An intriguing horror that dropped the ball descends to the depths on Netflix

as above, so below
via Universal

It didn’t take long for the found footage phenomenon to reach saturation point, with filmmakers and studios realizing they could crank out horror movies even cheaper and faster than ever before, with profitable box office returns still guaranteed. Even the ones that came bearing an enticing concept wound up falling flat, something 2014’s As Above, So Below knows all about.

Even the staunchest supporters of spooky shenanigans would have been tiring of the found footage craze by the time Quarantine co-writer and director John Erick Dowdle’s latest foray into the format arrived, but the marketing campaign did an effective job of convincing the skeptics that this one would be bringing something new, fresh, and exciting to the table.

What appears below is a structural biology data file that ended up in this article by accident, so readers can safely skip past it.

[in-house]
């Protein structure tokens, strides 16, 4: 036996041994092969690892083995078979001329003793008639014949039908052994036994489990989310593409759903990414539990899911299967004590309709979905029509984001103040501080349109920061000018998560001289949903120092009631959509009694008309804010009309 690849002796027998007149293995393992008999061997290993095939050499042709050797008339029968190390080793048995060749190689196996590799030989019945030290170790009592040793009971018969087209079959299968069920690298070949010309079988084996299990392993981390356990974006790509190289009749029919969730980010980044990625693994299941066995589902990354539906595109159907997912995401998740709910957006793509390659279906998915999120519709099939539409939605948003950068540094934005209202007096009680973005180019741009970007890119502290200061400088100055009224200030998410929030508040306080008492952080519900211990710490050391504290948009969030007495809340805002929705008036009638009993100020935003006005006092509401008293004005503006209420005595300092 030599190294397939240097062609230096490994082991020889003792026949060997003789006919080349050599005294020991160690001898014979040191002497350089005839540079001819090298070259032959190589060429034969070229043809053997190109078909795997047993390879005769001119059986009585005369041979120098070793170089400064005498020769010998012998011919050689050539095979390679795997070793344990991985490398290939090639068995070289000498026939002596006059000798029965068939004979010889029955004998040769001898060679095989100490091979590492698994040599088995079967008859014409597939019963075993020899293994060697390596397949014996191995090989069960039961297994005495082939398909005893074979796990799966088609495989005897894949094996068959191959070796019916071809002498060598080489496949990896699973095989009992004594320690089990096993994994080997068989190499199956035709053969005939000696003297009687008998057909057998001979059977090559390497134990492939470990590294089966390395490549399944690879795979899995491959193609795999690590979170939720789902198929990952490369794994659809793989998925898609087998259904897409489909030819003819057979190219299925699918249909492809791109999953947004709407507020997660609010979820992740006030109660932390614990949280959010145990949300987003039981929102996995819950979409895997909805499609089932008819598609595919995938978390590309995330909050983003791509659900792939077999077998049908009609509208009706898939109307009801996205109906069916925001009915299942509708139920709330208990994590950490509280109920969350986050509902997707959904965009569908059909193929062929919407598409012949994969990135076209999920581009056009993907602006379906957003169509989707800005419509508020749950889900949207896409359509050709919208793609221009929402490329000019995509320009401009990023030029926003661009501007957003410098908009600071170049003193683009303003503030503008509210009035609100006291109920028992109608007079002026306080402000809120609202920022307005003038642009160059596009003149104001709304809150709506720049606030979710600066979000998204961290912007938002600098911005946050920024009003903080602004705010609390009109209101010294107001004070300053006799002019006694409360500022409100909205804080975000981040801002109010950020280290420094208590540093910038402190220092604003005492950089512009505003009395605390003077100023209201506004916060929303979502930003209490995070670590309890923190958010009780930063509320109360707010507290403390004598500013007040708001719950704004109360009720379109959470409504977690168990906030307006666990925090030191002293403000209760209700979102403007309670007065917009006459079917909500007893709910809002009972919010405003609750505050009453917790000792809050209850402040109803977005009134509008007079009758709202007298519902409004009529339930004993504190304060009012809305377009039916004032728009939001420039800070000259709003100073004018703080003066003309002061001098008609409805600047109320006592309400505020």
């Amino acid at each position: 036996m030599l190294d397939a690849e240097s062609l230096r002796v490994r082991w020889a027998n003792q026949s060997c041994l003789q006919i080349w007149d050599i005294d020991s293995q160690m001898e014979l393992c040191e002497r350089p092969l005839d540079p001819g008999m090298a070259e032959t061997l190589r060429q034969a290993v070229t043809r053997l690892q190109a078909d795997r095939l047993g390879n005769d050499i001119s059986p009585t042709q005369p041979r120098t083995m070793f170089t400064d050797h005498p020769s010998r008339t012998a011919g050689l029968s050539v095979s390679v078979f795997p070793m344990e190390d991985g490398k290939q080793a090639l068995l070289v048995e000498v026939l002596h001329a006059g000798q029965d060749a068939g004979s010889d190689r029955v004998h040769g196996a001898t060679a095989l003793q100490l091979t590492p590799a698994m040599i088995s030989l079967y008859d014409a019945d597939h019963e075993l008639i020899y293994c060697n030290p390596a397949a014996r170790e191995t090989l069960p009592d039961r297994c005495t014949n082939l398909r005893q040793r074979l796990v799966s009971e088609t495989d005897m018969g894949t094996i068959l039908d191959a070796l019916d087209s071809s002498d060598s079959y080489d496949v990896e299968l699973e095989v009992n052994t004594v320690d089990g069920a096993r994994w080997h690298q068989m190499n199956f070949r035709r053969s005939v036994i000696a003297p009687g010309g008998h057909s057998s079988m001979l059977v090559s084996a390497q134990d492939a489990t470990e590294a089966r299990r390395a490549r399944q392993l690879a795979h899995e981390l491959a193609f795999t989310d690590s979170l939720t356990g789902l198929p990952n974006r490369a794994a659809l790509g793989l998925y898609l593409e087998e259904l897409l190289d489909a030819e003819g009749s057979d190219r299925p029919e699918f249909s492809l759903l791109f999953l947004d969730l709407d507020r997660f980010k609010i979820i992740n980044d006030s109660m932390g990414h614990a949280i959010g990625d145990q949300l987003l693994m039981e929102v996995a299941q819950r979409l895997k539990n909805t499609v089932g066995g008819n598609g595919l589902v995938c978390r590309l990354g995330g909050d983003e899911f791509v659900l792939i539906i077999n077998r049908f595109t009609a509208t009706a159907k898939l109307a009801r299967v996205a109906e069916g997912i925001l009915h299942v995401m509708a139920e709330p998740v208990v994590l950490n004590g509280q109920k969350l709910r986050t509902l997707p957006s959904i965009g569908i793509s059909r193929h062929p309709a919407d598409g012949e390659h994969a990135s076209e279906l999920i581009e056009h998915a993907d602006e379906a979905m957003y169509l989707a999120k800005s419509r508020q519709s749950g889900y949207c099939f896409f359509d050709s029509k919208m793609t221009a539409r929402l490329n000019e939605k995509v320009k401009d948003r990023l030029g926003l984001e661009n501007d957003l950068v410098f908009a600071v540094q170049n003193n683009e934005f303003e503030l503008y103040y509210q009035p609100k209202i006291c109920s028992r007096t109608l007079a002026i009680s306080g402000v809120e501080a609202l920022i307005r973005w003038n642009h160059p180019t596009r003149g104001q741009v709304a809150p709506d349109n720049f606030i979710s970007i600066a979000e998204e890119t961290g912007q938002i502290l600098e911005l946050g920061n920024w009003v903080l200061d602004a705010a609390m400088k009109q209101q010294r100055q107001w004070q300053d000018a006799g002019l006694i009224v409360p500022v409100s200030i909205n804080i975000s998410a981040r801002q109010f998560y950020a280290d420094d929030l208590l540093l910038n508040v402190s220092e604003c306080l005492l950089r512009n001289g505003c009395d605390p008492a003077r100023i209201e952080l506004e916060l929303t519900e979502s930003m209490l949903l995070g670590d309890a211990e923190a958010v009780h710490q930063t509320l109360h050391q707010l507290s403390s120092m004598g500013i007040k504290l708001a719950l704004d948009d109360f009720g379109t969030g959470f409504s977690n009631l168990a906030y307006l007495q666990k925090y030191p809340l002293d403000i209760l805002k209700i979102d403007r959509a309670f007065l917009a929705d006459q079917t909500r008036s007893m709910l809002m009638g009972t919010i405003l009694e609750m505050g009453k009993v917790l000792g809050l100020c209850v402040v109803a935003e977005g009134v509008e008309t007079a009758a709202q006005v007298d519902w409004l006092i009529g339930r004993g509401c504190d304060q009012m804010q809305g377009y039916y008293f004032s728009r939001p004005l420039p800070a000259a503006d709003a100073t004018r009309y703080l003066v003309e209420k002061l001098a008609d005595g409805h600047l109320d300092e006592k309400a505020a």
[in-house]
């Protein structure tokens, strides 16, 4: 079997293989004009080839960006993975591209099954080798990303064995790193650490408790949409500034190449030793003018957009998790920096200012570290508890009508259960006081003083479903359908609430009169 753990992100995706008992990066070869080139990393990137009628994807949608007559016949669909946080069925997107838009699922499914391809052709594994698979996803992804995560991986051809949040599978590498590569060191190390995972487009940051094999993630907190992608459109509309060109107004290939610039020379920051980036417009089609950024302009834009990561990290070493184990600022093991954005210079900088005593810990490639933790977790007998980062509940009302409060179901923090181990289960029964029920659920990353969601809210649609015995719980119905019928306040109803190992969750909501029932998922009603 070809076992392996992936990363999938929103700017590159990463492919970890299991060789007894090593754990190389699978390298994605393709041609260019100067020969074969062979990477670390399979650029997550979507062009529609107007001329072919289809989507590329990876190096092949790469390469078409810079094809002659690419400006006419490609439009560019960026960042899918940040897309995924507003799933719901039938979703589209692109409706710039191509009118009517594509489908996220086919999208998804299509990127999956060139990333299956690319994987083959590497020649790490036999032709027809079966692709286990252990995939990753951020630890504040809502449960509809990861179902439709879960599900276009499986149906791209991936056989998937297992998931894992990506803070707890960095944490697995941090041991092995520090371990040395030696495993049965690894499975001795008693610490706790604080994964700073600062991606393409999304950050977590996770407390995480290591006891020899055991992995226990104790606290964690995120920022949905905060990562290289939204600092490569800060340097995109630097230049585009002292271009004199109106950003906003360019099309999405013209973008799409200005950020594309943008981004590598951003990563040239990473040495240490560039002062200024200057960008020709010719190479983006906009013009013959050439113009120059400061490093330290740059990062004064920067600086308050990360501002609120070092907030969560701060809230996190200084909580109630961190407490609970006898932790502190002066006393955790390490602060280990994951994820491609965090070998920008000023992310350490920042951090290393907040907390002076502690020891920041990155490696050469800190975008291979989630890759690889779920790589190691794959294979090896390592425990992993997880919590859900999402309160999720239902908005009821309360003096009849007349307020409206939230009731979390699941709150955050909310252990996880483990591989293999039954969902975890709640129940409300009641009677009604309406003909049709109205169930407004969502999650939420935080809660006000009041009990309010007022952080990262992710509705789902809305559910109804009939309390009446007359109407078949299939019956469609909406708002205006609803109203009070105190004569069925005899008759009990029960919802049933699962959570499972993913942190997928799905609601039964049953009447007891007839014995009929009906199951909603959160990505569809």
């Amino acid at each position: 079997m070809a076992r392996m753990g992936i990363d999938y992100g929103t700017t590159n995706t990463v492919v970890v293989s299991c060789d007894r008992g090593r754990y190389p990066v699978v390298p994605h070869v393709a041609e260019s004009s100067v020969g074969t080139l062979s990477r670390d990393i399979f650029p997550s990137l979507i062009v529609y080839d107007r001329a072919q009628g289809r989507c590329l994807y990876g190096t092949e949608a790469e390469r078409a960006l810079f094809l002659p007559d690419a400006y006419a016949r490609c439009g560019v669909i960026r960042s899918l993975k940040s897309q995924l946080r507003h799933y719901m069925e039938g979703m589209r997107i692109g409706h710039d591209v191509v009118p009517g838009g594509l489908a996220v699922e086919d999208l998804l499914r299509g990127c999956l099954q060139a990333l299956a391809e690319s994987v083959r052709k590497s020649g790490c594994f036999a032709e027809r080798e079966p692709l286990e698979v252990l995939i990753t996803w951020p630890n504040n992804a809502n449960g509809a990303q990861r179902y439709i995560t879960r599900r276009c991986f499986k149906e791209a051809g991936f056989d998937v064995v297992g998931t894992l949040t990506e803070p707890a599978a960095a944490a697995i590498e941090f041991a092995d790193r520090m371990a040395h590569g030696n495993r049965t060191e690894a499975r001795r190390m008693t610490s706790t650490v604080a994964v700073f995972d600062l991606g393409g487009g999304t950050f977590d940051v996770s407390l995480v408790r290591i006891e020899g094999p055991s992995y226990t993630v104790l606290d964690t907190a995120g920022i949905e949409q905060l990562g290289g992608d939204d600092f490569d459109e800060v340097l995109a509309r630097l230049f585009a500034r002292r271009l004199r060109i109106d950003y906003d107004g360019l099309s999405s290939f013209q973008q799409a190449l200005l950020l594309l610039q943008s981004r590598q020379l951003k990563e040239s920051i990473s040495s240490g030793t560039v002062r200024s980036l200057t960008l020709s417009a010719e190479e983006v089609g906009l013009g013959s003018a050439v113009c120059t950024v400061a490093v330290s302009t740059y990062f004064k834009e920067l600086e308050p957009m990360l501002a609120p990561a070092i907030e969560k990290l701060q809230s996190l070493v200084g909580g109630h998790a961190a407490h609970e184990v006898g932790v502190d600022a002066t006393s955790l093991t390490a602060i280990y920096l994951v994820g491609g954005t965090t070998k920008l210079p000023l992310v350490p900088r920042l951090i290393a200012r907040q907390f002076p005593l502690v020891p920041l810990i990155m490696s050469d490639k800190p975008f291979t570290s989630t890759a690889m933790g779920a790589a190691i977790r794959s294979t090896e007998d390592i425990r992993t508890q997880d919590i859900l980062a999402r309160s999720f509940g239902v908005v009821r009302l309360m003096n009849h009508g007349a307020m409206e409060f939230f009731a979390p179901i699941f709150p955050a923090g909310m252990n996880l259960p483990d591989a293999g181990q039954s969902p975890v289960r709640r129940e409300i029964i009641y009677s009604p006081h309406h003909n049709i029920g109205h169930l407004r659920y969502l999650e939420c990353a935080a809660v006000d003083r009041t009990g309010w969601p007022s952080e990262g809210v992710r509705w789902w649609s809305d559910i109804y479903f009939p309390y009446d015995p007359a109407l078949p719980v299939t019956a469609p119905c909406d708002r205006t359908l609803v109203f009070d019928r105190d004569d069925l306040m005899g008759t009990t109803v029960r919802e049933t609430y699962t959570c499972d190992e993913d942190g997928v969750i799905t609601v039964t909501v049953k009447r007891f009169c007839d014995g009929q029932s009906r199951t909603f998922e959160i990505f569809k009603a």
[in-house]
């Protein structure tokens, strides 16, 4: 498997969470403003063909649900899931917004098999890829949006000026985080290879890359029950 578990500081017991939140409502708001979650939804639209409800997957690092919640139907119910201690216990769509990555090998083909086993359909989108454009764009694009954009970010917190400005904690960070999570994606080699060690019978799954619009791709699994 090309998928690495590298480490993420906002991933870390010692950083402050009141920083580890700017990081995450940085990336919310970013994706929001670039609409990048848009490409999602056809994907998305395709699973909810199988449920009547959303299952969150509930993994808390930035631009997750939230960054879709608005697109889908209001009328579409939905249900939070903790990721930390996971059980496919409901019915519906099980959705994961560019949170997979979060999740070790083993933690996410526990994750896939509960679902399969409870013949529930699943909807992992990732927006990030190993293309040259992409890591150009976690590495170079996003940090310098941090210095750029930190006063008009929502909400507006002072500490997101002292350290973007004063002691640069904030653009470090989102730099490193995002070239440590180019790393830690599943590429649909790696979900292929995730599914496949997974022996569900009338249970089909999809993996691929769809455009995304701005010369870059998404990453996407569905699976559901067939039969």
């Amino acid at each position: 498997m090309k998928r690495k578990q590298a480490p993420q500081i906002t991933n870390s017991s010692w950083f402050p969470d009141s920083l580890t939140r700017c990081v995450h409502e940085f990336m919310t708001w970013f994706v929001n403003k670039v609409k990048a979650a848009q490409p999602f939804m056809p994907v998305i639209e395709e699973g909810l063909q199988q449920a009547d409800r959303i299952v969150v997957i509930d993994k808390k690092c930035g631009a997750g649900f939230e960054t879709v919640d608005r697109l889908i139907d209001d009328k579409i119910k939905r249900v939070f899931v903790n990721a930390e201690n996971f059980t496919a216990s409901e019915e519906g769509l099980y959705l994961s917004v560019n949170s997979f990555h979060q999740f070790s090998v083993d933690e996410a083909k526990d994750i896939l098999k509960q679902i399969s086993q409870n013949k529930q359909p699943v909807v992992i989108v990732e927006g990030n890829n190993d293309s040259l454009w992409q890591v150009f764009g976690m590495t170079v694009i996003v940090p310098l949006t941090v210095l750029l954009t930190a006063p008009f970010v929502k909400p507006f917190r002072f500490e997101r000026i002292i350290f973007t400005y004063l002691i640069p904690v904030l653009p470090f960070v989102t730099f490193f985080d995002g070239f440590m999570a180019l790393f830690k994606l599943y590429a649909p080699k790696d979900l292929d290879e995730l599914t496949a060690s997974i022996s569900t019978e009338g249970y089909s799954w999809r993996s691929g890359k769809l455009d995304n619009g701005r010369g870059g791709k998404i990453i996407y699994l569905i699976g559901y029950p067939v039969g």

as above, so below
via Universal

The title was derived from fabled Hermetic text Emerald Tablet, the narrative was inspired by descending through the seven layers of hell, the action unfolded in the world-famous but still creepy Paris catacombs, while the driving force of the plot saw a documentary team embark on a quest to uncover the legendary Philosopher’s Stone of Nicolas Flamel.

That’s a doozy of a setup, but it didn’t take As Above, So Below too long to descend into cliche, formula, and ultimately mediocrity. The response from critics and fans was muted to put it lightly, but it inevitably proved profitable at the box office, while it’s now stalking the dangerous and hidden depths of the Netflix most-watched list.

As per FlixPatrol, As Above, So Below has been climbing the rankings for days, and don’t count it out from levitating even higher as we reach the business end of the week.